While there is a tangible change in the mood for and ambition to complete the round this year, negotiations are still very far from complete. In two of the most critical aspects of the talks, on agricultural and non agricultural produce, new texts and options will be issued by the chairs of these negotiating groups later this month or in early May. Whether the round will be completed this year or not I cannot say because there is an enormous amount of work still to be undertaken. The complete round includes other elements that are important to help reduce or remove obstacles that inhibit moving a small step closer to the type of free trade that our exporters benefit from for example in EU trade. It is only when all aspects of the talks have been agreed as a single undertaking will we see how effective our negotiators have been in securing a fair and balanced outcome for both Ireland and the other 26 Member States of the EU.

The talks have to make more progress on delivering better market access opportunities for our broad enterprise sector. The success of our manufacturing and services exporters have made an enormous contribution to economic growth. Much of our trade is with markets in developed countries where trade liberalization has been more advanced. Our exporters are increasingly looking to strong, emerging economies where there is significant dynamic growth. We are looking to the WTO negotiations to help support our well established enterprise policy objectives by bringing about important tariff reductions and providing our manufacturing and services entrepreneurs with greater market access opportunities with lower costs.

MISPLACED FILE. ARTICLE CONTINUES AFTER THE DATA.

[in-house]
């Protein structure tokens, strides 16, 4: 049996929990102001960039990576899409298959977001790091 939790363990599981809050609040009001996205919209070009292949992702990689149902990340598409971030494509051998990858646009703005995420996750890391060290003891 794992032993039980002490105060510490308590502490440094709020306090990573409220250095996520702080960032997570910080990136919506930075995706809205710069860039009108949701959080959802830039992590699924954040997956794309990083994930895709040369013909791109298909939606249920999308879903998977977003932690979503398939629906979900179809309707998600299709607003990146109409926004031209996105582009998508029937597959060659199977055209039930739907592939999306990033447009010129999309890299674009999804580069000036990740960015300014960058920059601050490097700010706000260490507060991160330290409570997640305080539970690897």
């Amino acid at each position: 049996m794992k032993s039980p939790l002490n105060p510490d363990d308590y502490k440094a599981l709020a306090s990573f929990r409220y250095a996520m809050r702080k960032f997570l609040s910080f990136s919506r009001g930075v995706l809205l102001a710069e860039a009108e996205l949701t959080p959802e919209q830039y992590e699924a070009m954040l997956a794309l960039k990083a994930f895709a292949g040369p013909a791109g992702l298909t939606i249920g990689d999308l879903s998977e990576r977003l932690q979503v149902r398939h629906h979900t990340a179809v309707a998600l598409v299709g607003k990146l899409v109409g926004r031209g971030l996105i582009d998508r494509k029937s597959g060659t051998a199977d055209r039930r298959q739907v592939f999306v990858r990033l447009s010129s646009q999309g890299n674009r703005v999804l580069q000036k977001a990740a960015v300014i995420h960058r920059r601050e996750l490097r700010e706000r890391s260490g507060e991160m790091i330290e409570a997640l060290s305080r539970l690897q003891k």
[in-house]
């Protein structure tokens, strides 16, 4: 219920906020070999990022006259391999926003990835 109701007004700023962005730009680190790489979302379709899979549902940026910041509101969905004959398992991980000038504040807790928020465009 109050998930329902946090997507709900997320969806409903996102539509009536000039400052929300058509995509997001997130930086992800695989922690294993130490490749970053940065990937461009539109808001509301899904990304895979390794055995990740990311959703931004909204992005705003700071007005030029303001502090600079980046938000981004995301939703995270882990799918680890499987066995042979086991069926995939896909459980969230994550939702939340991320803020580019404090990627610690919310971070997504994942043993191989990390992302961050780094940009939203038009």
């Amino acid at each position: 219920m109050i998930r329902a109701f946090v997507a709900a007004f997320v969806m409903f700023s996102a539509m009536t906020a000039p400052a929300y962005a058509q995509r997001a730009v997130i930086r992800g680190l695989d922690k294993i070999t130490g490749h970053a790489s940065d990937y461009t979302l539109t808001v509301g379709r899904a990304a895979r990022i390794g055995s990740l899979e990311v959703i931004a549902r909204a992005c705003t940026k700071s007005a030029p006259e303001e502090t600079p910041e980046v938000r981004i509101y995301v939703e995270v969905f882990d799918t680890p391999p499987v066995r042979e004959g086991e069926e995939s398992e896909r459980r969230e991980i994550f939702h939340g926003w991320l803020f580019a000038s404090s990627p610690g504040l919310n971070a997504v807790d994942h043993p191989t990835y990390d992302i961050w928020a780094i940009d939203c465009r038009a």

In this context the EU's Trade Commissioner Mr. Peter Mandelson conducts trade negotiations on behalf of the European union on the basis of a mandate given to him by the Council of Ministers. In addition to meeting him personally to present our interests in the round, he attends EU Council of Ministers meetings at which the WTO talks are discussed. I know he understands very well the problems Ireland faces given the current direction of the negotiations because the Government uses every public and private opportunity to reiterate forcefully the needs for an equitable and balanced outcome from the Geneva talks.

At the moment, however, there is considerable uncertainty about what could eventually be agreed in Geneva. While there has been extensive public comment about what the WTO talks will mean for Ireland, I think it is too early to be precise about the impact on either the economy generally or many of its important sectors, including agriculture. If, however, some of the proposals circulating in Geneva were to arise I am very concerned about what this would mean for our farming sector. While I have not seen the assumptions underlying the analysis prepared by the Irish Farmers Association, I share their overall interest in wanting a Doha Round that does not irreparably damage Irish agriculture, recognizes the structural reforms that have already taken place under CAP Reform and ensures that the sacrifices already made by the EU agri sector are acknowledged.

I and my Government colleagues, have consistently and vigorously urged the EU Commission to work for a balanced agreement that is not at the expense of either EU or Irish agriculture. We believe this is possible if moderation can be applied to the extreme impacts that some Geneva ideas could mean for us and if the Commission aims for ambitious opportunities in other areas such as wider ranging market access and lower trade barriers for services and non agricultural products. However as things stand I cannot see the necessary, critical balance of benefits that would bring us the broader benefits we hope for. I would hope that the new texts promised by the Chairmen of Agriculture and NAMA negotiating groups will reduce our concerns about where the negotiations are currently taking us in terms of the direct and significant agricultural impact for Ireland, while setting a more exciting and liberal trading environment for the main drivers of our economy in manufacturing and services.